5) the trial takes place where, in the end, a verdict is delivered and
6) an appeal may be pursued if there is a guilty verdict.
There are countless millions of criminal court cases that take place in America every year; and here are three types of criminal court cases that are, unfortunately, far too pervasive.
Domestic Violence Crimes
Domestic violence can include violent acts or violent threats and can escalate very quickly. Domestic violence prevails in every city in every state in America. Women are usually the victims associated with domestic violence, so much so that the Bureau of Justice Statistics states that 1 out of every 4 women in the United States will experience domestic violence in her lifetime. Another disturbing statistic reveals that in 2 out of 3 female homicide cases, women are killed by a family member or intimate partner. Men cannot be discounted, however, since there are nearly 3 million physical assaults on men, every year, who are involved in domestic violence scenarios. Whether a case might involve people who are blood-related, married, cohabitating or have children together, domestic crimes carry immense consequences monetarily, physically, psychologically and even socially when one considers that at least 1/3 of families that are a part of New York City's family shelter system are homeless due to domestic violence.
Burglary and Home-Invasion Crimes
A Home invasion is categorized as a type of burglary and is usually punished more severely than other types of burglaries. Burglaries can be treated as felonies though, in some cases, they are relegated as misdemeanors, depending on the offense. Depending on the potential for damage, the legal punishment for a particular burglary is dispersed, correspondingly. For example, if the crime resulted in someone becoming injured or if the intruder used a lethal weapon, the seriousness of the crime would be elevated.
Penalties for a home invasion burglary and trespass will vary by state; but in most cases where burglary is considered a felony, the act can be punishable by more than a year in prison in addition to a fine. It is not uncommon for states to impose terms of life-in-prison for armed home invasions!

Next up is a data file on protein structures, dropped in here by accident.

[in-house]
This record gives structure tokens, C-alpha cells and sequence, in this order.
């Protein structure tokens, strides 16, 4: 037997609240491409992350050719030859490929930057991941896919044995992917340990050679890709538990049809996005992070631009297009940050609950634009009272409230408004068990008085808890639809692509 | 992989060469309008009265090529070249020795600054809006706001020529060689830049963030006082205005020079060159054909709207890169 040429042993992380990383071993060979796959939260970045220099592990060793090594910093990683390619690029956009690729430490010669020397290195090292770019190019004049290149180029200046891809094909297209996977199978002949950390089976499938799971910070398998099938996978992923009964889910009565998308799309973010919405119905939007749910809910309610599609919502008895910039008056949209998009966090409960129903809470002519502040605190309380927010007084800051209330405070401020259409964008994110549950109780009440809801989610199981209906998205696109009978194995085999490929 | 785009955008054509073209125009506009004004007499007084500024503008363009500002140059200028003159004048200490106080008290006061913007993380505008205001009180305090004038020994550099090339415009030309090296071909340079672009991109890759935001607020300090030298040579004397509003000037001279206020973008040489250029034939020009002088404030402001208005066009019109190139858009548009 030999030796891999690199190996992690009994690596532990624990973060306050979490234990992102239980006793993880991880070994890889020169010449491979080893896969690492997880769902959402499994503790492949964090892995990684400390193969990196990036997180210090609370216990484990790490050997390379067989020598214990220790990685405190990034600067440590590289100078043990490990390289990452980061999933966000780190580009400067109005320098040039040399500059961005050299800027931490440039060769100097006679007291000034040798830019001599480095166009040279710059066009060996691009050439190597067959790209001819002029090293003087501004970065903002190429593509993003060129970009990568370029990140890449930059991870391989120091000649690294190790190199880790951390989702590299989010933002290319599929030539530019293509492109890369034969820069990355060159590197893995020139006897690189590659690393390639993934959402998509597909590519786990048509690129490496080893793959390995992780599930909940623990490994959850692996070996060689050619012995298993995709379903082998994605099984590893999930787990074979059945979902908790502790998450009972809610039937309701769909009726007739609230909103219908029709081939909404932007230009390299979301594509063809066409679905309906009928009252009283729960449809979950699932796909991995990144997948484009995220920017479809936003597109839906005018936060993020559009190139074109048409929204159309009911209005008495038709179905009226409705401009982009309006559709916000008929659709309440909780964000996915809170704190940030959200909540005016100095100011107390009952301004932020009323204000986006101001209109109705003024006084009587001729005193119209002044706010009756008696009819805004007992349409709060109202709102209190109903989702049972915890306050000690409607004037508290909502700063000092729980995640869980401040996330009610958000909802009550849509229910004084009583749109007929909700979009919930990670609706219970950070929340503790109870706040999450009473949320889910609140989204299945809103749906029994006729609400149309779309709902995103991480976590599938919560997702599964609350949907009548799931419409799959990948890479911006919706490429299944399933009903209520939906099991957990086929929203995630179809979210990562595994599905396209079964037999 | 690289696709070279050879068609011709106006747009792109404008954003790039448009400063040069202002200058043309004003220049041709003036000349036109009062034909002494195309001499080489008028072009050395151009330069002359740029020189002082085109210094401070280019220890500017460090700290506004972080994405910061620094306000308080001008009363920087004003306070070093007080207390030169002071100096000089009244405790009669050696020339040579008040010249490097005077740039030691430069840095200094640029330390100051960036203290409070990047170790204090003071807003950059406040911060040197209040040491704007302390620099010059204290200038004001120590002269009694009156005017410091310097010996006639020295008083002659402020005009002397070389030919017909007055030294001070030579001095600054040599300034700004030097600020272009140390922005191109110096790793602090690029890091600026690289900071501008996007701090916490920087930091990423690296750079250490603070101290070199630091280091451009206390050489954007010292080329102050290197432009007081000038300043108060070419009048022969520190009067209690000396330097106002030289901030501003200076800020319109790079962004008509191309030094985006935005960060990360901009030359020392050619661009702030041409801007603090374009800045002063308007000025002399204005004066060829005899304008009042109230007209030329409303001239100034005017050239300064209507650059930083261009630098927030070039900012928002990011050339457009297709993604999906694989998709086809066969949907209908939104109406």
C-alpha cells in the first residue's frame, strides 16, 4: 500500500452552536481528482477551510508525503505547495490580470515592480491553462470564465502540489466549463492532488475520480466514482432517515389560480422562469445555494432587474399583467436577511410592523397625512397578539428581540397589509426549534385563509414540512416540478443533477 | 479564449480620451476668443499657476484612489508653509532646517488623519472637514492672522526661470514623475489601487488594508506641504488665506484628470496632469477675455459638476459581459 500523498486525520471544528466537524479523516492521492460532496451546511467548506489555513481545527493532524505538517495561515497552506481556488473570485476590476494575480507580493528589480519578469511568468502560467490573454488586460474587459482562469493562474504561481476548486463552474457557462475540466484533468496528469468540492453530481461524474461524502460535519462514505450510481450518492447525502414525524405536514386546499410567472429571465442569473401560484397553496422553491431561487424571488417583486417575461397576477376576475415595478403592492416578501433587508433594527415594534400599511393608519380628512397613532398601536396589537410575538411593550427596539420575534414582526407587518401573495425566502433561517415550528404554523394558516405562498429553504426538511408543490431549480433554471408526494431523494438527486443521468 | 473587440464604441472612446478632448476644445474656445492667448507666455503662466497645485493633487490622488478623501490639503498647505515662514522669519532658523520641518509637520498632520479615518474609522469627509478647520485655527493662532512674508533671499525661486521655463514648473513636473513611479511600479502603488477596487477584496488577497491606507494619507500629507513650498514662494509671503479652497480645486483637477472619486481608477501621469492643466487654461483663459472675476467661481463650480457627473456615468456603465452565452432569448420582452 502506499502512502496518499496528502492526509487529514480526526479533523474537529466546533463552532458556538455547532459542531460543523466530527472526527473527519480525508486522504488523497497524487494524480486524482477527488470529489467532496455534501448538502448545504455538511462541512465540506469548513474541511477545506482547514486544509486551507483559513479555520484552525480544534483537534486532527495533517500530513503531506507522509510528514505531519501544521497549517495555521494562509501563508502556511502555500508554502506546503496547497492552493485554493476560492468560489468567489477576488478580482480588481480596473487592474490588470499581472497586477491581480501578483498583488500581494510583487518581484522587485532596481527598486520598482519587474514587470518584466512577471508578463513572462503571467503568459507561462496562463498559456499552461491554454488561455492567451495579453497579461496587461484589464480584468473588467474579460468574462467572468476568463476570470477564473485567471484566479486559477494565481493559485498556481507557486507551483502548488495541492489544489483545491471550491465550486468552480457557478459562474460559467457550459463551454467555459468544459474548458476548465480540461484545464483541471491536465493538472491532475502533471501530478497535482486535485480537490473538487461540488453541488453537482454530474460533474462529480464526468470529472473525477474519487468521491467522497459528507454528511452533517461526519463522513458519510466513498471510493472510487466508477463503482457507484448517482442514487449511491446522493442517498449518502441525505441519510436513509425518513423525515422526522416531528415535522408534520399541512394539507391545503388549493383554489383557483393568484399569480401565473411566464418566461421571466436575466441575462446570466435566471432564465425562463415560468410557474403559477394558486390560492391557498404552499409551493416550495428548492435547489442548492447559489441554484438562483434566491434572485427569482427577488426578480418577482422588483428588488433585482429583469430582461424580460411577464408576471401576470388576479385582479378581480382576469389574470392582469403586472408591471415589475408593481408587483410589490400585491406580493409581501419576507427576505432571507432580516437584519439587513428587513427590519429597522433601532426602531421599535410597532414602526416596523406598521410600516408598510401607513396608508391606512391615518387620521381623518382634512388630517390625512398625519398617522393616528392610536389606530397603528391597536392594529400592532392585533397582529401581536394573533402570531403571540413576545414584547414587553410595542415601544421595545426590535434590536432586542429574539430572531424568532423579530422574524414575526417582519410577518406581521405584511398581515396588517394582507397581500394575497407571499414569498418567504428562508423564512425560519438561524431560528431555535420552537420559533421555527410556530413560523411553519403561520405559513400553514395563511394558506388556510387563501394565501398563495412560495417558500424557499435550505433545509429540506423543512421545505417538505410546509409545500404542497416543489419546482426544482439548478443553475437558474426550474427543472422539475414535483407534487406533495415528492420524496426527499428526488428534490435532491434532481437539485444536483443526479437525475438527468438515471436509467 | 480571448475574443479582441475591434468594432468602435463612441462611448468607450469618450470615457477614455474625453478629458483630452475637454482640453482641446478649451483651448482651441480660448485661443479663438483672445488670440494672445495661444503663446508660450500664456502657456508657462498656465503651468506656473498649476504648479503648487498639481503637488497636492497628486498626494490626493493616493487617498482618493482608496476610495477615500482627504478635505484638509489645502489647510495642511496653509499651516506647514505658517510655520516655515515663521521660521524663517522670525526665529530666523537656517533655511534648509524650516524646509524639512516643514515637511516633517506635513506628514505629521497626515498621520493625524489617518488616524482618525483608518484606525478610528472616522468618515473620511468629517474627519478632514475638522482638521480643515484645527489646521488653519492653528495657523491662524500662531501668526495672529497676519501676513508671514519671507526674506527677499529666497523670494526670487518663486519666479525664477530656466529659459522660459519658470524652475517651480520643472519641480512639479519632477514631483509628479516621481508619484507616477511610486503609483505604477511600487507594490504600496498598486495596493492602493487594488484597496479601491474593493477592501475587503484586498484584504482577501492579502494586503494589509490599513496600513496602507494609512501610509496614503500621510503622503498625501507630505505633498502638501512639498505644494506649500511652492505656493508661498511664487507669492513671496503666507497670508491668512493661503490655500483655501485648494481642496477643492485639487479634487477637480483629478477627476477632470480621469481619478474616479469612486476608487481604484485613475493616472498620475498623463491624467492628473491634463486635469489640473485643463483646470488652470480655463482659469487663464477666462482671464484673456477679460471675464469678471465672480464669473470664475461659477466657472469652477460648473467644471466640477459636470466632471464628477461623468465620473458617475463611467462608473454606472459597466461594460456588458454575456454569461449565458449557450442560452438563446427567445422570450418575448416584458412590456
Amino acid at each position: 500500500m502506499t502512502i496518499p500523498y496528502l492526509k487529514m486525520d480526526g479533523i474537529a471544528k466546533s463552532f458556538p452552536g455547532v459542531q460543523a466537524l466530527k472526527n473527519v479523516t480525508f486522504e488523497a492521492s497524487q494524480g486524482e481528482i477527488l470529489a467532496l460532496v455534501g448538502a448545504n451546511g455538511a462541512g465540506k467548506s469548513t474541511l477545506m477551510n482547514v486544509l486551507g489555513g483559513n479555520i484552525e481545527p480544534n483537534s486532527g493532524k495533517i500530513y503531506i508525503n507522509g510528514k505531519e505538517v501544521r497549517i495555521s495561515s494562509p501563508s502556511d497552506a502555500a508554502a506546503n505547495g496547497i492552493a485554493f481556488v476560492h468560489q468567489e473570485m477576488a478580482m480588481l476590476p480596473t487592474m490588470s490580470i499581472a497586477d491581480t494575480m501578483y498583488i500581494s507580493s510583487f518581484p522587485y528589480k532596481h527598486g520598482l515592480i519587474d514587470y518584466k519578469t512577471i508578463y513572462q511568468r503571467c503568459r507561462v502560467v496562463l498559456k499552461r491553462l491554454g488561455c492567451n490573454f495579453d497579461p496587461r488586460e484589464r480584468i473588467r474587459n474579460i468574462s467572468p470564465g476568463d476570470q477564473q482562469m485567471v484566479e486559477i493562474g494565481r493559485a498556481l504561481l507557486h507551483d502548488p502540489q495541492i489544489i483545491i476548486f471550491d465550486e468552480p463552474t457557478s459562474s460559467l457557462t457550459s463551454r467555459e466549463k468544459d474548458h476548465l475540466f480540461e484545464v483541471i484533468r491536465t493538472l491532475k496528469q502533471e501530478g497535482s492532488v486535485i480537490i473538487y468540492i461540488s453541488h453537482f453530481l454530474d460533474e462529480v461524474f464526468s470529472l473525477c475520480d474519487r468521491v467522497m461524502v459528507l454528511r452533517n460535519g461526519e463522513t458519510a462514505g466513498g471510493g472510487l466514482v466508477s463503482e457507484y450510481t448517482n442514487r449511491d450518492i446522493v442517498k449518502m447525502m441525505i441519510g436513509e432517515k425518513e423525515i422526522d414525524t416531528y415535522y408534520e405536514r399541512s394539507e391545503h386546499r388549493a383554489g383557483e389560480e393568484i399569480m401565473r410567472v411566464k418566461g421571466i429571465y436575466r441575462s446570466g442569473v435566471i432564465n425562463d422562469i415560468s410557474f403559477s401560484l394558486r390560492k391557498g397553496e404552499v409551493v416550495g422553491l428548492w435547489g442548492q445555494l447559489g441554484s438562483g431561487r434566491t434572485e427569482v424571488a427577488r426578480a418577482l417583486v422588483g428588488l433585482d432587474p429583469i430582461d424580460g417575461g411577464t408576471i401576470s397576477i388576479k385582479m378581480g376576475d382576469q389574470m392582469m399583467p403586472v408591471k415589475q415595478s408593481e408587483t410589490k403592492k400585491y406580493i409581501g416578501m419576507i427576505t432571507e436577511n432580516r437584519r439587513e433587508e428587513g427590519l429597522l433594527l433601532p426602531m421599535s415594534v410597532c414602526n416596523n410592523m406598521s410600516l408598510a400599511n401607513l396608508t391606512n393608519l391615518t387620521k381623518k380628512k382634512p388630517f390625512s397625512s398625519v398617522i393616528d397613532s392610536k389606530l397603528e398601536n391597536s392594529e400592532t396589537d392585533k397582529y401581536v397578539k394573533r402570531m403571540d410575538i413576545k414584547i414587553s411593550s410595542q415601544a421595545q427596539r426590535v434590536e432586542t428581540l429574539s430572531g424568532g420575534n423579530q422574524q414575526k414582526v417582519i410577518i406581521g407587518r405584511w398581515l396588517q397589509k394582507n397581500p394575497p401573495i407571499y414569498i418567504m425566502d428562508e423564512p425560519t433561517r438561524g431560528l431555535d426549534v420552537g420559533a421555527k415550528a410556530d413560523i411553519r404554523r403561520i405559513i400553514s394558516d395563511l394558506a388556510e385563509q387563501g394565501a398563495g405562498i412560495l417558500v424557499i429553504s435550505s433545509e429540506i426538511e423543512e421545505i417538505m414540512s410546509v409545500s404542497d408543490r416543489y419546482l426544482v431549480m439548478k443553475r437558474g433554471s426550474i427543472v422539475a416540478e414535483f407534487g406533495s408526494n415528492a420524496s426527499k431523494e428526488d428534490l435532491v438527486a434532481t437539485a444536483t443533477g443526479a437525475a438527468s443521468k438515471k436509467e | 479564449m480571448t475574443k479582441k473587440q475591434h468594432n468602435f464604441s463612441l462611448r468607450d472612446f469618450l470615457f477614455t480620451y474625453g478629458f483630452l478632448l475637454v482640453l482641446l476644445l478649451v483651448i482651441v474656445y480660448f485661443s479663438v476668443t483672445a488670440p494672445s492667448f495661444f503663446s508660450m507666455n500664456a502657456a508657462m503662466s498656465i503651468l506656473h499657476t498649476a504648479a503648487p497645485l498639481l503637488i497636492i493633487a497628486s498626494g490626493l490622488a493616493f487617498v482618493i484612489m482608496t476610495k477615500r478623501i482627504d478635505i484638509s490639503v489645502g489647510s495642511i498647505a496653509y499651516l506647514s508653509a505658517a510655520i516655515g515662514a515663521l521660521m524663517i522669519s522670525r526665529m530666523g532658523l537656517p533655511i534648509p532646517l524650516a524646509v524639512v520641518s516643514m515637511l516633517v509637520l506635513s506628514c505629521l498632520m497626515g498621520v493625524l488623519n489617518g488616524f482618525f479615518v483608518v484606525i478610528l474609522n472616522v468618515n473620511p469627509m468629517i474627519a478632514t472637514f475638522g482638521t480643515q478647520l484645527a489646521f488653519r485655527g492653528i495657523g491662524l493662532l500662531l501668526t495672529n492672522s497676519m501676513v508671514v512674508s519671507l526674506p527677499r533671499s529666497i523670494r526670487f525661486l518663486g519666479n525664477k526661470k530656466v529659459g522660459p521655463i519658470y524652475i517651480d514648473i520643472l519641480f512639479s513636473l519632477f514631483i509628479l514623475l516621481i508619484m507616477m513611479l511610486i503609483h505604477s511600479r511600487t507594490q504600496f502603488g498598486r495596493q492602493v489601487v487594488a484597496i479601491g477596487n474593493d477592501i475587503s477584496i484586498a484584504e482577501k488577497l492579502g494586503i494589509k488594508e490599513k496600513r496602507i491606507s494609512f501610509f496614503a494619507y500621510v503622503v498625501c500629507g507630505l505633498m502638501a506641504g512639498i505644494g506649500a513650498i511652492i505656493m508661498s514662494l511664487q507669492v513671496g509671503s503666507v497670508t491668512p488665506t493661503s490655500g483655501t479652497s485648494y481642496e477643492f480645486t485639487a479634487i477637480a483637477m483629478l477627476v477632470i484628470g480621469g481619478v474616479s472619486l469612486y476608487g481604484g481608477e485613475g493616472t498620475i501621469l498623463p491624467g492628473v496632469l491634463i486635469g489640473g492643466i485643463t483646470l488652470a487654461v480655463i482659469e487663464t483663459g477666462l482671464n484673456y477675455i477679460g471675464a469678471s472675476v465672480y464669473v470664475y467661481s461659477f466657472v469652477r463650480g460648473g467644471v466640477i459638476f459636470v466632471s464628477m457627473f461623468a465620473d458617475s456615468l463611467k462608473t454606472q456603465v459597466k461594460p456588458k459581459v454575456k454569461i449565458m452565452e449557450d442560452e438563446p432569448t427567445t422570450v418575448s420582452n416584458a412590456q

Regardless of the type of burglary accusation one might be facing, hiring a good criminal defense attorney is a defendant's only hope of obtaining the best possible (or least severe) outcome in a court of law.
The case of Westbrook Resources Ltd v Globe Metallurgical Inc , concerned a claimant who was entitled to damages arising out of the defendant's repudiatory breach of contract. The defendant was a manufacturer and supplier of metals. The claimant was a trader in metals.Following a number of lengthy negotiations the claimant and the defendant concluded a contract in January 2005. The contract was for the sale by the claimant to the defendant of approximately 30,000MT of manganese ore. The terms of that contract included as to size 'Screened over plus 1/2" screen at DLA'. It should be noted that 'DLA' was a reference to the United States' Defence Logistic Agency, a government agency which assembled huge quantities of manganese ore in stockpiles throughout the United States as part of strategic stockpiles of raw materials that might be required for military or national defence purposes. Over time DLA elected to sell some manganese ore via a tender process. The claimant successfully bided for two stores of manganese ore at Anniston, Alabama and Large, Pennsylvania respectively.The contract was not performed. According to the claimant, the contract was terminated by the claimant in May 2005 on account of the defendant's repudiatory breach which the claimant had subsequently accepted.The breach in question was said to be the refusal of the defendant to pay for the first barge of materials the claimant had arranged under the contract. Subsequent to the claimant sending an ultimatum stating that the defendant had two options, namely to pay for the first barge or risk the claimant treating the contract at an end, both parties accepted that the contract was ended and sought to mitigate their losses.The claimant then brought proceedings seeking damages for non-performance, whilst the defendant counterclaimed for damages flowing from the claimant's repudiatory breach of contract. The court decided that on the facts, the defendant had indeed committed a repudiatory breach. They held that the claimant had accepted that breach and was therefore entitled to damages.© RT COOPERS, 2007. This Briefing Note does not provide a comprehensive or complete statement of the law relating to the issues discussed nor does it constitute legal advice. It is intended only to highlight general issues. Specialist legal advice should always be sought in relation to particular circumstances.
The Anatomy of the RSI Epidemic